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Exploring the Danakil Depression

19th January 2015


WF traveller Andrew Simmonds recently travelled on our group tour to the Danakil Depression. Below he talks about his impression of this fascinating destination.

After visiting Ethiopia in April, I was looking for another trip to do before the year ended and, due to work commitments, I ended up booking on the Danakil Depression trip. Dario, our WF tour leader in Ethiopia, had also recommended the trip to me. I did get lightly worried after I booked when a couple of Wild Frontiers employees said “that’s a tough trip”.

It is absolutely fantastic and you are seeing nature at its most spectacular. However, it's not the easiest trip and it is undertaken in some of the most inhospitable conditions, but it's thoroughly worthwhile.

After a quick tour of Addis seeing the cathedral, market and “Lucy”, we embarked on three days of driving north in our 4WD, marvelling at the rural Ethiopian scenery which starts within 30 minutes of leaving central Addis. We stopped at various markets on the way. In the markets you could buy everything from the normal food and spices, mats, second-hand and new clothes, many plastic goods and of course camels, goats and bulls/cows of various sizes. Large sums of money were changing hands for these animals. The main issue was to avoid being impaled on the rather large horns.

Eventually arriving at Lake Afrera, the first thing we noticed was the large scale salt extraction works which we walked through the next morning, watching the lorries being loaded with large bags of salt. A dip in Lake Afrera and the hot spring is a welcome break from the 4WDs.

Excitement was building as our next stop was Erta Ale Volcano. We needed to stop at Kuswarad, a village in the middle of nowhere – how the people survive here is amazing. Driving towards the camp we passed another settlement built on the lava fields. The children waved as we went past; it was heart-wrenching to see how poor and undernourished the children looked. One of the poorest places I have seen in Ethiopia.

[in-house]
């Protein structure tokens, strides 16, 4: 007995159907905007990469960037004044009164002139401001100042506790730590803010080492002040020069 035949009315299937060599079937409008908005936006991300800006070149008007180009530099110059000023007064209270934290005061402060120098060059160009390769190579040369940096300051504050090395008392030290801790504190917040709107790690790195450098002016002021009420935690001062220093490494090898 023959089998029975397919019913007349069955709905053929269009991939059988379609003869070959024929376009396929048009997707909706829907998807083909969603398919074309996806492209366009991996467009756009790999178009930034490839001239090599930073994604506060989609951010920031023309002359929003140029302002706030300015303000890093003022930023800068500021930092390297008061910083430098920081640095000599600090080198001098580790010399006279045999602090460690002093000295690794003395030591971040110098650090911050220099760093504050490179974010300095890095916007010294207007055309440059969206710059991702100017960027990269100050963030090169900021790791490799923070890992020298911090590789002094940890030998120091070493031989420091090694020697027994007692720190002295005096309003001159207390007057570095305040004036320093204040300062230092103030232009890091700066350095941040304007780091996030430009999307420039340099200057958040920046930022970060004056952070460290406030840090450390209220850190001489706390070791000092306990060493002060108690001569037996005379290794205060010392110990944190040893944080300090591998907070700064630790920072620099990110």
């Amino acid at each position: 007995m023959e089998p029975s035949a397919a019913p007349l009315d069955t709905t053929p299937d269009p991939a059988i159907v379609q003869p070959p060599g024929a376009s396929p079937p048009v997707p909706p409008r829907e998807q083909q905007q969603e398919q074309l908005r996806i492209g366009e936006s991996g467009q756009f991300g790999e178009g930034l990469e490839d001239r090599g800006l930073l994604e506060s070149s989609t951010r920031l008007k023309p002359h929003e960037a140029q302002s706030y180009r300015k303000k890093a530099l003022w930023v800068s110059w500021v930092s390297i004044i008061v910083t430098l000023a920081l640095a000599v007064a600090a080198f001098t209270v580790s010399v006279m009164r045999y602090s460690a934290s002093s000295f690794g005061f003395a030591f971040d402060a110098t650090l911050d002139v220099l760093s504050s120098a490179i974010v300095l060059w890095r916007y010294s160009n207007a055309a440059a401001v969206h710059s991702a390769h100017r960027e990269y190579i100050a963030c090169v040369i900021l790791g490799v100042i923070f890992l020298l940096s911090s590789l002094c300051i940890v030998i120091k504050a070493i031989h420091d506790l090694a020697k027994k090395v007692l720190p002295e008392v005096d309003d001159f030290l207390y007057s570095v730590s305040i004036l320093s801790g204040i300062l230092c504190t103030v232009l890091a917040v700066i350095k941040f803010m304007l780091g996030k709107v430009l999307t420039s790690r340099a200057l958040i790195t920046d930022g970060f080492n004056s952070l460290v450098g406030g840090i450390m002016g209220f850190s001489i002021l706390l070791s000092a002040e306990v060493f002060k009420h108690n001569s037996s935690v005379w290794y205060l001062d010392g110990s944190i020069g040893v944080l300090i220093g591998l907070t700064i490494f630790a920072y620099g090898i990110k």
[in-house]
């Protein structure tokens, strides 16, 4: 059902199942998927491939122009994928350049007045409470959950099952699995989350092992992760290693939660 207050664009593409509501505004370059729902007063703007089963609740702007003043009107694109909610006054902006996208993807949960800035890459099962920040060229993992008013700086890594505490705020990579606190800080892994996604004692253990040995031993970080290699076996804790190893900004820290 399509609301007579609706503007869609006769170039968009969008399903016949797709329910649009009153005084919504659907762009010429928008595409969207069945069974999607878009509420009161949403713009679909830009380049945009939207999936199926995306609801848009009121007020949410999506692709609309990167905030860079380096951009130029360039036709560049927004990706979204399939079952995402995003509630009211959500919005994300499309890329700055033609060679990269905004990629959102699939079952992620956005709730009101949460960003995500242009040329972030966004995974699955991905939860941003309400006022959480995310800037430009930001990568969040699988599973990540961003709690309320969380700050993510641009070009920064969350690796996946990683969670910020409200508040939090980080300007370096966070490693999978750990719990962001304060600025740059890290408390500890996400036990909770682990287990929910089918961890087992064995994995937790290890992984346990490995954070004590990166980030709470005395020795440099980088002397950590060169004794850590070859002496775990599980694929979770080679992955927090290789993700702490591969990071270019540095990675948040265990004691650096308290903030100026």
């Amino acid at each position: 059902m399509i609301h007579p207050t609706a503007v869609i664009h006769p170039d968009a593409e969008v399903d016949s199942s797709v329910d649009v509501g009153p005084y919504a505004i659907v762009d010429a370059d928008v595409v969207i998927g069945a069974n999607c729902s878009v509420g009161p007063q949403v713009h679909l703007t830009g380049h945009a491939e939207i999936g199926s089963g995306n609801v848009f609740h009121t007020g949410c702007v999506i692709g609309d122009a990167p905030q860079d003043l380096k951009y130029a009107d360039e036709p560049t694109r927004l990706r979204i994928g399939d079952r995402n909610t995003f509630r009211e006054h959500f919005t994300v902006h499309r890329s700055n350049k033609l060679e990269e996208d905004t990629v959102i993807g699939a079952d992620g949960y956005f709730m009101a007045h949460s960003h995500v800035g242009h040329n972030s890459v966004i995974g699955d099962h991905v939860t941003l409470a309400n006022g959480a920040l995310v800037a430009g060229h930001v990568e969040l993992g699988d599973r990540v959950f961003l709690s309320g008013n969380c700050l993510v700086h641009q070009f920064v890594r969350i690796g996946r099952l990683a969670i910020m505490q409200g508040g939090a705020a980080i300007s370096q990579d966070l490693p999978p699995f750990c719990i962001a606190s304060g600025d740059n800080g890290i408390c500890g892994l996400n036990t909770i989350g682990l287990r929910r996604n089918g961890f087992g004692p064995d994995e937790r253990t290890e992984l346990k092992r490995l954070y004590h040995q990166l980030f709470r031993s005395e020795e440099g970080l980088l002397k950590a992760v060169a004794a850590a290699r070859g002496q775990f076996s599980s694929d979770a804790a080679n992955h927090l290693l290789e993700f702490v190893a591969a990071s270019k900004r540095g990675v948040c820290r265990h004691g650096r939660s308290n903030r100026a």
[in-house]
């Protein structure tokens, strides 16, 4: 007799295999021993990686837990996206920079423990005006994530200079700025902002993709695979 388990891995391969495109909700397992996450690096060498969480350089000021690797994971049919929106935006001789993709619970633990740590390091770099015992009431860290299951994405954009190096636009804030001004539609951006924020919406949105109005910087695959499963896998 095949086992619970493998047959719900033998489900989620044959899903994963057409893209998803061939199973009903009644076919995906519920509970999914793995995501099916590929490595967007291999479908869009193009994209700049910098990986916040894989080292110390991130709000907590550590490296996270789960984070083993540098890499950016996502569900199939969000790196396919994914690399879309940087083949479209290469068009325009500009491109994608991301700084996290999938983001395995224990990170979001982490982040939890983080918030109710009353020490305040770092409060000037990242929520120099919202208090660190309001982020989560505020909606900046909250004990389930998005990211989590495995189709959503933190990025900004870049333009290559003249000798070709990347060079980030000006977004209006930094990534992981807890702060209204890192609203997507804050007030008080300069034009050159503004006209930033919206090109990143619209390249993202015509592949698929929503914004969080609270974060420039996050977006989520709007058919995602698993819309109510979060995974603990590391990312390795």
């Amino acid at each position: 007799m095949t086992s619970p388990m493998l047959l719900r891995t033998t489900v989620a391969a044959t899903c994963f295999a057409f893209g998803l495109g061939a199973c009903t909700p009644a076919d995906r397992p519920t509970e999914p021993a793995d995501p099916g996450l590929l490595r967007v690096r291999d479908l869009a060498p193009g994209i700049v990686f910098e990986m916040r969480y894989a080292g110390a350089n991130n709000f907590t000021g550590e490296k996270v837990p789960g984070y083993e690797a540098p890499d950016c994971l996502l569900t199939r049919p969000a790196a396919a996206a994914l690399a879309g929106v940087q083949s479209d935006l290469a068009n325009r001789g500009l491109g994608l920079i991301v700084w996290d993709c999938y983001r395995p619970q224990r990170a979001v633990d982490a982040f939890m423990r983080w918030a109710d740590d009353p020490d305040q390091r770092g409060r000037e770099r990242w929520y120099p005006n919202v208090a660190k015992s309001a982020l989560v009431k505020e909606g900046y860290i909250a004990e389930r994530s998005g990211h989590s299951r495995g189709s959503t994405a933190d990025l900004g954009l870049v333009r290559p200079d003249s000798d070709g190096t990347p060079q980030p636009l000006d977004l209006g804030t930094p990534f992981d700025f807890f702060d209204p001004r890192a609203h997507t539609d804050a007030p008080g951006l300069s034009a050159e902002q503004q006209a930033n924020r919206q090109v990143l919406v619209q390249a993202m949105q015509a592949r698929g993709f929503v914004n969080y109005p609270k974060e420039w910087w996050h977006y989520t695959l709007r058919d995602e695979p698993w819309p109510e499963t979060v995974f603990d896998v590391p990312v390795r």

Arriving at the foot of the volcano a rest and lunch ensued, before commencing our walk as the sun was setting. As it got dark the glow of the volcano could be seen ahead and our walk to the top was fast as we were all very eager to get there. We were not disappointed; words are difficult to describe the lava lake. The heat and rhythm of the erupting lava is mesmerising. You can stand for hours just watching the lava from the centre of the earth erupting out into the lake, hopefully not suffocating from the noxious gases.

After a few hours’ sleep we ventured back down to the lava lake in daylight, when you could really appreciate the size of the lake and surrounding lava fields. The lava lake put on a more exciting show for us than the previous evening. We rested during the heat of the day and made another visit as dusk arrived – the lava lake was truly spectacular with some quite massive eruptions coming from the centre of the lake. The worst part was having to leave as the walk back down to the camp was a bit of a drudge in the dark.

The following day we drove across the desert, crossing various river beds and passing remote settlements until we arrived at Ahmedela with the welcome of a lukewarm beer. Ahmedela is not a pretty settlement; accommodation is basic, it is hot and dusty and the ground is baked hard. Sleeping out under the stars was the main pleasure.

The next day we visited Dallol and saw nature in its raw state. Walking around the sulphur pools with their dramatic and blinding colours was remarkable. Ending up at the salt flats we saw the work of breaking up the salt into slabs for loading onto camels and donkeys for that evening’s camel/donkey train. The work is truly back-breaking, not helped by the heat and the thought that they walk to work from Ahmedela every day. You get hot just standing there without working and this is the cool time of the year. In the evening ice cold beer was available, following a drive and quick walk to the local military camp. This was most welcome as there is only so much warm water you can drink.

Overall, it was a fantastic trip led by an excellent tour leader and, although not one of Wild Frontiers' trips staying in nice hotels, the trip can be thoroughly recommended for its visit to one of the world’s natural highlights; a truly spectacular phenomenon.

For further details, take a look at our Ethiopia & Djibouti: Into the Danakil Depression group tour.


Andrew Simmonds

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